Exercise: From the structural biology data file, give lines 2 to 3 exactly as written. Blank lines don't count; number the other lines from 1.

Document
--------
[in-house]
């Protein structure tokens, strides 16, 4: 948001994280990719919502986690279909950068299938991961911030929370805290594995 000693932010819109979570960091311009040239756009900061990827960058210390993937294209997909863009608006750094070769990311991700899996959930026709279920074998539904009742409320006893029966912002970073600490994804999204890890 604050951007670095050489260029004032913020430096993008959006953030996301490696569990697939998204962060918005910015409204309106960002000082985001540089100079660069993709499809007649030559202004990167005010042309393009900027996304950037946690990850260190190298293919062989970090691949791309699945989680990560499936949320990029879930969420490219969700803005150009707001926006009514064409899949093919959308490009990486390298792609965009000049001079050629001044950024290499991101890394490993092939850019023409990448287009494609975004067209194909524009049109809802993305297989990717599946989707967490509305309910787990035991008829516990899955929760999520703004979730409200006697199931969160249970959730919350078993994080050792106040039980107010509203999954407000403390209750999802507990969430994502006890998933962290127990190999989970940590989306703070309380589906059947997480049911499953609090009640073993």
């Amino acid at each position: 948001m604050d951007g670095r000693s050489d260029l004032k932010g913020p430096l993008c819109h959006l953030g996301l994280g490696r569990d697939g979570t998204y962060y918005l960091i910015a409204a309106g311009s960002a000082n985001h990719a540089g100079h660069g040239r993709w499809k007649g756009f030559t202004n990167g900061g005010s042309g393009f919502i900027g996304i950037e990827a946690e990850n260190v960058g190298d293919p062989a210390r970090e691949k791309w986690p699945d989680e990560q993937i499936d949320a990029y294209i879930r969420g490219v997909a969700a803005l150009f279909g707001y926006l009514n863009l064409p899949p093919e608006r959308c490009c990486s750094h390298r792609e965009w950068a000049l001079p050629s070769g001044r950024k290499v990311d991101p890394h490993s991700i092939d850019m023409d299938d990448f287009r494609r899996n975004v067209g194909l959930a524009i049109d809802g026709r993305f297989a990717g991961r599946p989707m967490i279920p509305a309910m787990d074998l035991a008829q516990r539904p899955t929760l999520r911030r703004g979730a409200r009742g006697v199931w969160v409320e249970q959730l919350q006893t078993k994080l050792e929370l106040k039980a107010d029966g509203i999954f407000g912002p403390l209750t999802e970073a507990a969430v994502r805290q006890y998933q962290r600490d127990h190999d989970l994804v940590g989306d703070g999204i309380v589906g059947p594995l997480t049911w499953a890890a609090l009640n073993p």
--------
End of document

């Protein structure tokens, strides 16, 4: 948001994280990719919502986690279909950068299938991961911030929370805290594995 000693932010819109979570960091311009040239756009900061990827960058210390993937294209997909863009608006750094070769990311991700899996959930026709279920074998539904009742409320006893029966912002970073600490994804999204890890 604050951007670095050489260029004032913020430096993008959006953030996301490696569990697939998204962060918005910015409204309106960002000082985001540089100079660069993709499809007649030559202004990167005010042309393009900027996304950037946690990850260190190298293919062989970090691949791309699945989680990560499936949320990029879930969420490219969700803005150009707001926006009514064409899949093919959308490009990486390298792609965009000049001079050629001044950024290499991101890394490993092939850019023409990448287009494609975004067209194909524009049109809802993305297989990717599946989707967490509305309910787990035991008829516990899955929760999520703004979730409200006697199931969160249970959730919350078993994080050792106040039980107010509203999954407000403390209750999802507990969430994502006890998933962290127990190999989970940590989306703070309380589906059947997480049911499953609090009640073993």
């Amino acid at each position: 948001m604050d951007g670095r000693s050489d260029l004032k932010g913020p430096l993008c819109h959006l953030g996301l994280g490696r569990d697939g979570t998204y962060y918005l960091i910015a409204a309106g311009s960002a000082n985001h990719a540089g100079h660069g040239r993709w499809k007649g756009f030559t202004n990167g900061g005010s042309g393009f919502i900027g996304i950037e990827a946690e990850n260190v960058g190298d293919p062989a210390r970090e691949k791309w986690p699945d989680e990560q993937i499936d949320a990029y294209i879930r969420g490219v997909a969700a803005l150009f279909g707001y926006l009514n863009l064409p899949p093919e608006r959308c490009c990486s750094h390298r792609e965009w950068a000049l001079p050629s070769g001044r950024k290499v990311d991101p890394h490993s991700i092939d850019m023409d299938d990448f287009r494609r899996n975004v067209g194909l959930a524009i049109d809802g026709r993305f297989a990717g991961r599946p989707m967490i279920p509305a309910m787990d074998l035991a008829q516990r539904p899955t929760l999520r911030r703004g979730a409200r009742g006697v199931w969160v409320e249970q959730l919350q006893t078993k994080l050792e929370l106040k039980a107010d029966g509203i999954f407000g912002p403390l209750t999802e970073a507990a969430v994502r805290q006890y998933q962290r600490d127990h190999d989970l994804v940590g989306d703070g999204i309380v589906g059947p594995l997480t049911w499953a890890a609090l009640n073993p």